UN launches COVID-19 global humanitarian response plan
UN Secretary-General Antonio Guterres on Wednesday launched a two-billion-U.S.-dollar global humanitarian response plan to fight COVID-19 in some of the world's most vulnerable countries.
"COVID-19 is menacing the whole of humanity, and so the whole of humanity must fight back. Individual country responses are not going to be enough," said Guterres at the launch, a virtual event.
"We must come to the aid of the ultra-vulnerable – millions upon millions of people who are least able to protect themselves. This is a matter of basic human solidarity. It is also crucial for combating the virus. This is the moment to step up for the vulnerable."
The response plan will be implemented by UN agencies, with international nongovernmental organizations (NGOs) and NGO consortia playing a direct role in the response, said Mark Lowcock, the UN undersecretary-general for humanitarian affairs.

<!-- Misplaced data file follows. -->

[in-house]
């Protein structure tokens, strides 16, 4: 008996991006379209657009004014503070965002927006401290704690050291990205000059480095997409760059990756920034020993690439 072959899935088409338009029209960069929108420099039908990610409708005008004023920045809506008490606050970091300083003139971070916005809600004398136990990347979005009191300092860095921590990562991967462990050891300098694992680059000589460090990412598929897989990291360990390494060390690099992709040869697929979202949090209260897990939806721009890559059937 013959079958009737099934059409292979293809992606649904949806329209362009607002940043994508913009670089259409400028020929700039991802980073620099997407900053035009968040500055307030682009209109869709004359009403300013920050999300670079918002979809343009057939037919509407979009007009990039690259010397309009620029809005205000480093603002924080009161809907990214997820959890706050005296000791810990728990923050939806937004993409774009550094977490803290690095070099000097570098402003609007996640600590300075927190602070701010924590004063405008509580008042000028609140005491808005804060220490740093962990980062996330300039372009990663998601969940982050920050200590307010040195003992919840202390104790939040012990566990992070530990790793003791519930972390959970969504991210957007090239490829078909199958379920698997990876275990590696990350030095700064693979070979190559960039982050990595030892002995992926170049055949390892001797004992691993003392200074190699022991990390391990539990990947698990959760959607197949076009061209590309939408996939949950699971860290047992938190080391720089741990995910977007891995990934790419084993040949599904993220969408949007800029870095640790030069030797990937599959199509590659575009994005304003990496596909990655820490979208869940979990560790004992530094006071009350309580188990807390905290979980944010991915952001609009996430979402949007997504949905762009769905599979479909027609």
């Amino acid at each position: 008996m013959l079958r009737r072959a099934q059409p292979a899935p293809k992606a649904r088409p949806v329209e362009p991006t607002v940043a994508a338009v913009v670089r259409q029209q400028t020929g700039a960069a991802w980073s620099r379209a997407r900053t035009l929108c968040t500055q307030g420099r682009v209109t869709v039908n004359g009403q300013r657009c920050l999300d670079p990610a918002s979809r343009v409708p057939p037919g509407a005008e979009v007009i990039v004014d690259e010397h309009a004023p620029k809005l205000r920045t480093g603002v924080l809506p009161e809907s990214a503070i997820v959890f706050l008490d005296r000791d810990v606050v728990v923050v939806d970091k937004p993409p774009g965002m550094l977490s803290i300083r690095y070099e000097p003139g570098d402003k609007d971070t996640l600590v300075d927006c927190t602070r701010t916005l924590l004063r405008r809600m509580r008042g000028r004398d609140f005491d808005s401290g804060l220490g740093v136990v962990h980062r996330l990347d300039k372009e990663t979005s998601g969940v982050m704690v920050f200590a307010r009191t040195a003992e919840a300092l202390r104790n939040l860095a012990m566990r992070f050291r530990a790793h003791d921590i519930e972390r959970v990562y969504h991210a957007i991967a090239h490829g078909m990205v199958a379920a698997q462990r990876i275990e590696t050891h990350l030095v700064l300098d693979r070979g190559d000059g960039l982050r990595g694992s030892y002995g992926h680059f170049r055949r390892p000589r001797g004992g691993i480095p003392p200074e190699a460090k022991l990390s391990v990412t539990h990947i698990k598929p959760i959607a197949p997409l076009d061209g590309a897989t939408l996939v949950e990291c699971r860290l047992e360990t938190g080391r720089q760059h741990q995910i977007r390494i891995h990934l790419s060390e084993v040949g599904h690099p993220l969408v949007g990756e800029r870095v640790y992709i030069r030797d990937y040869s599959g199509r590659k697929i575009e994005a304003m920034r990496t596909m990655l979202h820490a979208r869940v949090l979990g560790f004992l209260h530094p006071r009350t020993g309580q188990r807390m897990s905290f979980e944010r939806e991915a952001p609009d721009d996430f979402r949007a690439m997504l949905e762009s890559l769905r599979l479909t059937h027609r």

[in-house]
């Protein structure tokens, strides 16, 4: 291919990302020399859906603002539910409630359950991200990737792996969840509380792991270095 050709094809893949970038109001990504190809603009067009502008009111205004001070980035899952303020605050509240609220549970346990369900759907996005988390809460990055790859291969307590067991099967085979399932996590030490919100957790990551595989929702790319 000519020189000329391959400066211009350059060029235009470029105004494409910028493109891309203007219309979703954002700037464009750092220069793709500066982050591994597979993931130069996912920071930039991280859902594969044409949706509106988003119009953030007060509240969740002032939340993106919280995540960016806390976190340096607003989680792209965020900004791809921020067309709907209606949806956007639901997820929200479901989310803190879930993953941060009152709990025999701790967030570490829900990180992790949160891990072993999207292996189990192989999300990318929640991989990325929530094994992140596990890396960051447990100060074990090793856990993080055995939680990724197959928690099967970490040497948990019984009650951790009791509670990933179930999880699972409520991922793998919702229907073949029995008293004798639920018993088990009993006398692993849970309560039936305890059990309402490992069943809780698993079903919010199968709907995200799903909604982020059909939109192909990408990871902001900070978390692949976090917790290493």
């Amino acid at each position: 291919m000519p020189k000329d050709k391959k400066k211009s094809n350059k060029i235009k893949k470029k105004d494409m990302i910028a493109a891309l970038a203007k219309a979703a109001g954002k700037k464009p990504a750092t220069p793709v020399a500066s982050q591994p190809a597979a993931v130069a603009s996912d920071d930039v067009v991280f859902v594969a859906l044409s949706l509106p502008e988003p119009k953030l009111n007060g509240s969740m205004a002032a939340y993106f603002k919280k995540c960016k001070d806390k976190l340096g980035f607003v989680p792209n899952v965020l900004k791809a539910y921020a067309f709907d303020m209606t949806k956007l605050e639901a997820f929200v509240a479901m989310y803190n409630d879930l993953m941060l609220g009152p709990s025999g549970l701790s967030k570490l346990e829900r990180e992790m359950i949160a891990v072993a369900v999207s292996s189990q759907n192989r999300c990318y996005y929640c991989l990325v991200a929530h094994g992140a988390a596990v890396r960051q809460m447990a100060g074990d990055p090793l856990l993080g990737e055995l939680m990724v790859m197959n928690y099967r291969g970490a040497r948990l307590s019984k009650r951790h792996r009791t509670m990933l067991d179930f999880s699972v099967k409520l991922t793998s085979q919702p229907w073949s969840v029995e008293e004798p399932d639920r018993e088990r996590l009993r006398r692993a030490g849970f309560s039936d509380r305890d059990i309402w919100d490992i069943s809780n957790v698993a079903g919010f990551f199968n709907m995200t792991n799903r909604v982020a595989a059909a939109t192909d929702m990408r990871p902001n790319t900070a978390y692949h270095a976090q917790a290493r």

The plan will be coordinated by the UN Office for the Coordination of Humanitarian Affairs, which Lowcock heads.
The plan will deliver essential laboratory equipment to test for the virus, and medical supplies to treat people; install hand-washing stations in camps and settlements; launch public information campaigns on prevention; and establish air bridges and hubs across Africa, Asia and Latin America to move humanitarian workers and supplies to where they are needed most, said Lowcock.
World Health Organization (WHO) Director-General Tedros Adhanom Ghebreyesus and UN Children's Fund Executive Director Henrietta Fore also joined Wednesday's launch via video teleconference.
The COVID-19 global humanitarian response plan brings together requirements from the WHO, the Food and Agriculture Organization, the International Organization for Migration, the UN Development Program, the UN Population Fund, UN-Habitat, the UN Refugee Agency, and the World Food Program.